Wearing a cross is just a “religious decoration” for many people and not an essential part of Christianity, the Archbishop of Canterbury has said. He said it had become something “which religious people make and hang on to” as a substitute for true faith.

"The cross itself has become a religious decoration.”

He made his comments on the day it emerged that the Government is to argue in the European Court that Christians do not have the “right” to wear a cross as a visible manifestation of faith.

I am sure there are many non-Christians who wear a cross purely for secular decorative purposes but that can never be the case for a believer. Once you are aware of the symbolism involved in an object the wearing of it becomes a public statement concerning that symbolism.

I rarely wear anything that sets me apart as a Christian anymore. But when I was a priest in the Church of England I used to wear my clerical shirt with dog collar whenever I was on work time. I was insulted in the street because of this but I was also approached in the street by people actively looking for God and my dog collar made the statement that I was willing to help them and that I was not ashamed to be identified as a Christian.

Back when I was at senior school I used to wear a badge declaring my love of God. No way was that a fashion statement because my school was not the sort of place that you advertised the fact that you were a Christian if you didn't want to be bullied and excluded. I was making the statement that I would rather be thumped than deny my faith.

This belittling by the Archbishop of Canterbury of ordinary, working class Christians who live and work in the real world and not behind the protecting walls of Lambeth Palace, is yet another example of how distant he is from the people he is supposed to serve. If he had spent a bit more time walking round the streets of a parish talking to people instead of hiding in stuffy libraries and diocesan offices all his priestly life, Rowan Williams would have a better understanding of what working people actually think about stuff and he wouldn't be so patronising and plain wrong.



  1. It’s of a muchness with his treatment of women and gays. He bends over backwards to accomodate and never stands up for anything. He takes some “PC” issues to a ridiculous extent and completely ignores issues of justice.

    I have no objection to a Christian wearing a cross (my wife does so frequently), or a Jew a star of David, etc etc. It’s a personal statement, and we don’t scrub ourselves free of every identifier in the public space and shouldn’t have to.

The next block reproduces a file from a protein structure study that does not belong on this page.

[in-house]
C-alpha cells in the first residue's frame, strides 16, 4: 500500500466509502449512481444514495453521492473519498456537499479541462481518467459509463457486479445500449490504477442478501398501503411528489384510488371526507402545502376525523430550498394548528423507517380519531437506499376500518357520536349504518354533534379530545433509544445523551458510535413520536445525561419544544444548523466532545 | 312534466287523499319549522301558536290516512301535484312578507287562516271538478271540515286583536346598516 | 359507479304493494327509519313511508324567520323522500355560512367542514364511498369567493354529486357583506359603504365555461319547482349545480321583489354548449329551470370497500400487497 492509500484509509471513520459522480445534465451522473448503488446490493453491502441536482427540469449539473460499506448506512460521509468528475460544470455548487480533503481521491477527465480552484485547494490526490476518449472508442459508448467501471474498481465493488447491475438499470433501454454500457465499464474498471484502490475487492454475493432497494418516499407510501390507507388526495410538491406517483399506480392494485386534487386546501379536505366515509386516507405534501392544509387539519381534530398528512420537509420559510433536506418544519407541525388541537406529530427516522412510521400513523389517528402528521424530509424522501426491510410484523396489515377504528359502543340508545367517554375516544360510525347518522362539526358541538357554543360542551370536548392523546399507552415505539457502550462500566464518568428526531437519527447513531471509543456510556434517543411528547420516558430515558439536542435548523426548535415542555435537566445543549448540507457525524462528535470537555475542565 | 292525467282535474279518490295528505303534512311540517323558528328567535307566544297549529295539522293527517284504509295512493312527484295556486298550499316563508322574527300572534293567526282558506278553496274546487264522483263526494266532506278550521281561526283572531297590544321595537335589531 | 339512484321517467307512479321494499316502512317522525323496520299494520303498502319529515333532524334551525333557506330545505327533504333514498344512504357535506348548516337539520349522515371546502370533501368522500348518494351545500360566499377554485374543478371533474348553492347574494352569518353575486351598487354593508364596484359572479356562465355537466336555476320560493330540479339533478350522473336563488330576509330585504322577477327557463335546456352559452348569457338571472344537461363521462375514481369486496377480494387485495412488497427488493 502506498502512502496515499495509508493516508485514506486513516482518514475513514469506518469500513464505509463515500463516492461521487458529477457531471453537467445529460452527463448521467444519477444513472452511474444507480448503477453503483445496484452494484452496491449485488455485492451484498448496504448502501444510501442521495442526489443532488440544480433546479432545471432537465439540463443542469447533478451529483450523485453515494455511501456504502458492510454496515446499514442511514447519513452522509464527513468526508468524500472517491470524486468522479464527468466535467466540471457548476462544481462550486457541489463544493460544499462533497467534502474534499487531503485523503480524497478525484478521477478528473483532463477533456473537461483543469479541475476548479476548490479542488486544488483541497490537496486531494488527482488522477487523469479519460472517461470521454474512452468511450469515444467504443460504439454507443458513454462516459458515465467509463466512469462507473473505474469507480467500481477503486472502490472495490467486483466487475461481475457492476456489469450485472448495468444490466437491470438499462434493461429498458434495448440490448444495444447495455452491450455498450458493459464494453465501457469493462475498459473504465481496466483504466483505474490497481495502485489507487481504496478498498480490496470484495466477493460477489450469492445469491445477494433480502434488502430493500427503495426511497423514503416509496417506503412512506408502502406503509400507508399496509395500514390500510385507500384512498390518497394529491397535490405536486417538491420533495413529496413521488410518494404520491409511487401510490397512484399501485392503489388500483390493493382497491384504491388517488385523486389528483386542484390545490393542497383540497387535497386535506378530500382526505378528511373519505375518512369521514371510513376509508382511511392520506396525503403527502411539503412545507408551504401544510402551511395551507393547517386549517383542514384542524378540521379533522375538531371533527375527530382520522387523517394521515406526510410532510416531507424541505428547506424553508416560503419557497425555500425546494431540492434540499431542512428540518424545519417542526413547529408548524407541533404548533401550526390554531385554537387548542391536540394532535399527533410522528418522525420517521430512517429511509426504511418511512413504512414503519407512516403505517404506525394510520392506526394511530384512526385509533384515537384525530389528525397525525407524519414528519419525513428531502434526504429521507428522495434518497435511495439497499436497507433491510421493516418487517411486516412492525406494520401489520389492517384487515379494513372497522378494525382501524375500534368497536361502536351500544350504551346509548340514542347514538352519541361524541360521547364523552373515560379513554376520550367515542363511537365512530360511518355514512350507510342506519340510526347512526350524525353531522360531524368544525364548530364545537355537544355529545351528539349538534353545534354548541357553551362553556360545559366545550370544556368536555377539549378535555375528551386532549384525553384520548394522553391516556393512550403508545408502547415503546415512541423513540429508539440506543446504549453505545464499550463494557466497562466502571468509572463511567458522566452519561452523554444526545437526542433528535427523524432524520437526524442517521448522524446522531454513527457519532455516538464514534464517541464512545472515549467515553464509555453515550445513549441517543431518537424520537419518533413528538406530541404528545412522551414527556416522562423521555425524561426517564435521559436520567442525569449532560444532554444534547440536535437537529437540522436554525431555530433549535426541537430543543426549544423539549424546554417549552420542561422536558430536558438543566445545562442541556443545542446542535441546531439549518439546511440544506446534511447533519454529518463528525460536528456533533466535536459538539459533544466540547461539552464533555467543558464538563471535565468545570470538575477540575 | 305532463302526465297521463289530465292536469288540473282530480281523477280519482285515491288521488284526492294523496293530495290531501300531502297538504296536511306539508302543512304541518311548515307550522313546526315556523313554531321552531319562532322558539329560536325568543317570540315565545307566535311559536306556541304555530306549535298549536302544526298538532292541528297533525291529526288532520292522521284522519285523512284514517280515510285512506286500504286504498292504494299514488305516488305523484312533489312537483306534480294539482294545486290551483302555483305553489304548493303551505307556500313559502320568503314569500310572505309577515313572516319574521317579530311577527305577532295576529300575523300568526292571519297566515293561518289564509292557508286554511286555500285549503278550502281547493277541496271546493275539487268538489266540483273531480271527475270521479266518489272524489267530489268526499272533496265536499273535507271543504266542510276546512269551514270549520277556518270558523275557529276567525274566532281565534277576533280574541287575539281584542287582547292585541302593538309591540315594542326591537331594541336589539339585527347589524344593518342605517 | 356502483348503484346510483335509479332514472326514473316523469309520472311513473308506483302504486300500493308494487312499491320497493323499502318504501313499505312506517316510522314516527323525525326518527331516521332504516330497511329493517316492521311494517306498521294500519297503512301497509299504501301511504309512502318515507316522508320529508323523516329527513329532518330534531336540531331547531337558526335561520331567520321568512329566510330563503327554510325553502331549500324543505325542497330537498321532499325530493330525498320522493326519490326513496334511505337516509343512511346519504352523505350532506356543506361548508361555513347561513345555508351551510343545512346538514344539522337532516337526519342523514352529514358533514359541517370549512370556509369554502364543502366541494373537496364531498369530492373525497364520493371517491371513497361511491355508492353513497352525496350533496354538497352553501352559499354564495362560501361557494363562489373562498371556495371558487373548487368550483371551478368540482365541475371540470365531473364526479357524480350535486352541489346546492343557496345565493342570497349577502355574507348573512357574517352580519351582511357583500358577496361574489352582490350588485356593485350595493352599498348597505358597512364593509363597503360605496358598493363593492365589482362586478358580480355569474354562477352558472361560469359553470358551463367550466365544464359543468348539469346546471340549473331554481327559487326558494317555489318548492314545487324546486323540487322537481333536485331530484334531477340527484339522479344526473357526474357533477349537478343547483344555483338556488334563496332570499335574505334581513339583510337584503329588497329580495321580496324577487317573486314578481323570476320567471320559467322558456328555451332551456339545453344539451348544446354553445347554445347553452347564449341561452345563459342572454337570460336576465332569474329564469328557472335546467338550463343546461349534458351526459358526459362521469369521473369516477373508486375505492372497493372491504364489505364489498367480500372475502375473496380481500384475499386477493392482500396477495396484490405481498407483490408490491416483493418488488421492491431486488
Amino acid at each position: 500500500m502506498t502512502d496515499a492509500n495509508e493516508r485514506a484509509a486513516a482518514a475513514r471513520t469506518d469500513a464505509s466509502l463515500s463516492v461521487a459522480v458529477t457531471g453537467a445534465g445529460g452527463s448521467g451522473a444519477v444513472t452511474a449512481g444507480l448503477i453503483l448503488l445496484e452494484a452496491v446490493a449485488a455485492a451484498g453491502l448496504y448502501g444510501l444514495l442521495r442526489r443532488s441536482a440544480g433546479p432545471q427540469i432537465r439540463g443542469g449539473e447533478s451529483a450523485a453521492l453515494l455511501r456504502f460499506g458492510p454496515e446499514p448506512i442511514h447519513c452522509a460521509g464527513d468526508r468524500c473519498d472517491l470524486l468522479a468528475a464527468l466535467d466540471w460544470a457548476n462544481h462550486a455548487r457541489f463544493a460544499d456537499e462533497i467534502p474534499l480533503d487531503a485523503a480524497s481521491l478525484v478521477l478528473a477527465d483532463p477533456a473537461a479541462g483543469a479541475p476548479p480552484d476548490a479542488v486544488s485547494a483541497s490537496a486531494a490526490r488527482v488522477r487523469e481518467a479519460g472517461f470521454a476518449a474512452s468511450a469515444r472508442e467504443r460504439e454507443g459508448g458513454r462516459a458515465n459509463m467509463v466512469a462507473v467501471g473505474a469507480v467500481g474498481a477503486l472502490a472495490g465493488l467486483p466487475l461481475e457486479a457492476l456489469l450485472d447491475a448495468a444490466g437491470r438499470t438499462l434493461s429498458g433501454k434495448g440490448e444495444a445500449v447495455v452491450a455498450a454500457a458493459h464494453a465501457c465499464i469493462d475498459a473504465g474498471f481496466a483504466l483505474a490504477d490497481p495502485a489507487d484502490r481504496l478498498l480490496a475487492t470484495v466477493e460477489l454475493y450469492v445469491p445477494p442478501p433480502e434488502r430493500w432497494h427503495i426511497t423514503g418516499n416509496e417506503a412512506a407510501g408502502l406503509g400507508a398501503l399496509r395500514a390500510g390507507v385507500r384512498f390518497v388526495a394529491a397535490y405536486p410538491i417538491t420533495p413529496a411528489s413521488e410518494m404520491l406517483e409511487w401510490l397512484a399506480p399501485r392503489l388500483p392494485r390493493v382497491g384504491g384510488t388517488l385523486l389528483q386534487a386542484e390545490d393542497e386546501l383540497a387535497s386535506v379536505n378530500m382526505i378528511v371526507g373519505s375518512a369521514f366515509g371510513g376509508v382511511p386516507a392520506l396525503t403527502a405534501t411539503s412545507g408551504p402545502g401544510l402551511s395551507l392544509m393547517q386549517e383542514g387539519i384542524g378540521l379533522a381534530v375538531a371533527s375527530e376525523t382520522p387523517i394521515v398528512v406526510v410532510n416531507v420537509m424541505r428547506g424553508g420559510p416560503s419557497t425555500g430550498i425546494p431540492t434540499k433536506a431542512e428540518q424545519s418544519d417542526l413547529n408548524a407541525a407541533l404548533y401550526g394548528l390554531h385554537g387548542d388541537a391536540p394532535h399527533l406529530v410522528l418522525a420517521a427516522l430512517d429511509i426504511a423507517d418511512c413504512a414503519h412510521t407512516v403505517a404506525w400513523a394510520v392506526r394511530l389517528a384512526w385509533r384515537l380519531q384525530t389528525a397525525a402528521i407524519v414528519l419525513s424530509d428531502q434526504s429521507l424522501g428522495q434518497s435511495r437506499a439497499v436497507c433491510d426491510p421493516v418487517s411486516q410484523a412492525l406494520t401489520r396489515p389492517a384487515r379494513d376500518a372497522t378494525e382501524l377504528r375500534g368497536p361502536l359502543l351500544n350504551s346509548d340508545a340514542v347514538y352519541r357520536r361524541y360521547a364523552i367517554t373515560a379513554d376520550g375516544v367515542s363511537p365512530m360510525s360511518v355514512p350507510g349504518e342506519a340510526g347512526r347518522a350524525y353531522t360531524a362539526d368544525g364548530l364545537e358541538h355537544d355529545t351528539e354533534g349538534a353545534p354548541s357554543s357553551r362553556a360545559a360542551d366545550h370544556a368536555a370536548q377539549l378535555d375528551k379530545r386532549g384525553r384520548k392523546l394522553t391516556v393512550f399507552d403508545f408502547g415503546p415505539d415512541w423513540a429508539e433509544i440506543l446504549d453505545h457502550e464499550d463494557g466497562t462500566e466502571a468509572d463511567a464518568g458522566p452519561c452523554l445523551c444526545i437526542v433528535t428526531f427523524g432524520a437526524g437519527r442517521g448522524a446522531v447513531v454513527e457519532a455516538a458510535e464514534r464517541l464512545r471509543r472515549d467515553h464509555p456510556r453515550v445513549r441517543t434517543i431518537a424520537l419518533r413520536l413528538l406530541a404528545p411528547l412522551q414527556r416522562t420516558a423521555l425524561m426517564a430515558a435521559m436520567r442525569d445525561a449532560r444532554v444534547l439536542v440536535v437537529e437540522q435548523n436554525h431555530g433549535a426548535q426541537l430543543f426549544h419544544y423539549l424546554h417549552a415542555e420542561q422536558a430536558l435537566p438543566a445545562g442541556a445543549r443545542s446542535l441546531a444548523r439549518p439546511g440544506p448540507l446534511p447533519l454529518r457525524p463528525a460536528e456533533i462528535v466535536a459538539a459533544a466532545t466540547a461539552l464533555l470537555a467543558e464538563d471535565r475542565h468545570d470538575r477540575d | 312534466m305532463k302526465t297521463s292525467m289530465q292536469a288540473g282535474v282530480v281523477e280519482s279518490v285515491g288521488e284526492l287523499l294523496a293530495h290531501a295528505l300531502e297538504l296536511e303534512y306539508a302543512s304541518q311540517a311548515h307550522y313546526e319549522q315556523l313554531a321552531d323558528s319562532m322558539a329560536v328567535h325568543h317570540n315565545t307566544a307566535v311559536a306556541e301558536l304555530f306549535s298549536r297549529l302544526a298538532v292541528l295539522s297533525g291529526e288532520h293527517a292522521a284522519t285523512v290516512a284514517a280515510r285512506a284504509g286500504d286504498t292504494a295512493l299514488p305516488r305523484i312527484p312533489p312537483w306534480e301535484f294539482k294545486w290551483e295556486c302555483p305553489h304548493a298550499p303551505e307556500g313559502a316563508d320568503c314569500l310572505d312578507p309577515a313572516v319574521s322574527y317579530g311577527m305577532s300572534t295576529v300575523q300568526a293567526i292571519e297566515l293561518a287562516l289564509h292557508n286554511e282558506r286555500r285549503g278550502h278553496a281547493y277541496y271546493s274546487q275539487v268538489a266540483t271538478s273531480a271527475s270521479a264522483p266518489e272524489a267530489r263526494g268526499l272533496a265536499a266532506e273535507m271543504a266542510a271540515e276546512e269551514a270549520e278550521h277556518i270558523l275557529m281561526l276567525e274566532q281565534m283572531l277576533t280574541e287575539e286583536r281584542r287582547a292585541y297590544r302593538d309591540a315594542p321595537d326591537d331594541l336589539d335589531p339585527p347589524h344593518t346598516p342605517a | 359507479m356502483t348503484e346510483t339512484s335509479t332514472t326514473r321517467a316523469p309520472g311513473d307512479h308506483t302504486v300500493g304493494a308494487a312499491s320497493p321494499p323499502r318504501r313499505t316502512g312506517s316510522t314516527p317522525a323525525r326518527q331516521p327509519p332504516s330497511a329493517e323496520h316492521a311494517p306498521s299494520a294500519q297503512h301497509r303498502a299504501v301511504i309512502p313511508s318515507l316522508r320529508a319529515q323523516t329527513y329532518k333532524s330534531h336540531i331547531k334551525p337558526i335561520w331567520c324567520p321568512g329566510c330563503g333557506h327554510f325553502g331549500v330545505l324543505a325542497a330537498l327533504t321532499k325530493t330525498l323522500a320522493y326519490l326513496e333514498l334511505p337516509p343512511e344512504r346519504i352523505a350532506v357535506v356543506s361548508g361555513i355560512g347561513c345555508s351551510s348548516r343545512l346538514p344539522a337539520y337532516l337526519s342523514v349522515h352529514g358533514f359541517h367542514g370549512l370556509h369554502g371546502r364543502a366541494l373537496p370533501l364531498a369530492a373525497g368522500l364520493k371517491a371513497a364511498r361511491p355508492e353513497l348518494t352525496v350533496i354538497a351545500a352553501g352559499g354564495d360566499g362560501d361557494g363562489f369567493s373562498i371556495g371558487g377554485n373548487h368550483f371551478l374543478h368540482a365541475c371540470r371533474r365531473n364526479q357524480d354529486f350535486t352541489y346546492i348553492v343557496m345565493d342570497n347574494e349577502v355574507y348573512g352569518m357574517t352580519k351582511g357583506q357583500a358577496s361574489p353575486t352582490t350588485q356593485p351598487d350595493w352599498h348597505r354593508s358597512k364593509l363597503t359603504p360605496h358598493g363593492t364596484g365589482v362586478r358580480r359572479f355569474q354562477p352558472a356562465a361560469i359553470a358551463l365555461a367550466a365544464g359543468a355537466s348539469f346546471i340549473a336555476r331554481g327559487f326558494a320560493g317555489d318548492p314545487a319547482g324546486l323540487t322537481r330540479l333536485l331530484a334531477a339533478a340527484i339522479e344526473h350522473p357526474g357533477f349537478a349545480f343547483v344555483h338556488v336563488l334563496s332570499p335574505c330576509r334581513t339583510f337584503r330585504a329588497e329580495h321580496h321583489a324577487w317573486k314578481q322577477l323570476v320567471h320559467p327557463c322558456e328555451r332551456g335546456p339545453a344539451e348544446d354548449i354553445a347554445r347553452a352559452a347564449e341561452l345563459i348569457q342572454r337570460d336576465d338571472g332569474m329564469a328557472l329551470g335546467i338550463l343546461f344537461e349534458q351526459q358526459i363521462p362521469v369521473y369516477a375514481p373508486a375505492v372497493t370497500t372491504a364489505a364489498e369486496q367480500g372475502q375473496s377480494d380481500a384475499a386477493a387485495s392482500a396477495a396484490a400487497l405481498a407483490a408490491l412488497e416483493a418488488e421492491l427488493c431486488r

I don’t think that crosses should be hung in secular public spaces with the imprimatur of the state, but that’s a completely different issue.

  2. I think what he says is true for many though. The symbol ifs more important than the relationship with God.

    But it did make me think about the fish some Christians wear on cars. (Wear?) I would never put a fish on my car just in case I did something unchristian while driving …

  3. Maybe, Liz. But he has no idea who and it’s none of his business anyway. He should worry about why he parades around in liturgical garb rather than why ordinary Christians wear what they do. The telling thing is that he would probably lay down his own life to protect a sikh’s right to wear a turban.

  4. He should worry about why he parades around in liturgical garb rather than why ordinary Christians wear what they do.

    That’s a good point.

    I’m ambivalent about this issue. I wear crosses/crucifixes, but at the same time, it seems like Christians who demand the RIGHT to wear them, are also those who, say, believe it’s their right (on the job) to tell people they’ll go to hell if they don’t [“give up their lifestyle choice” “let their unborn child live” “accept Jesus as their Personal Savior”].

    I don’t believe in wearing a cross/crucifix to make a statement to others—but only as a reminder to one’s self to live out the Gospel of the One represented on their jewelry. [One of my personal faves is a crucifix ring I have—which is mainly noticeable only to Yours Truly]

  5. The problem is that in the face of persecution it is the fervent fundie types who keep fighting. Our lot tend to roll over and die at the first sign of opposition. If more of us were militant about our faith and less ashamed of it in public then not only would we feel better about ourselves we would also give Joe Public the opportunity to see another, kinder form of Christianity. At the moment all they get to hear is the voices of the manic right wing of our religion.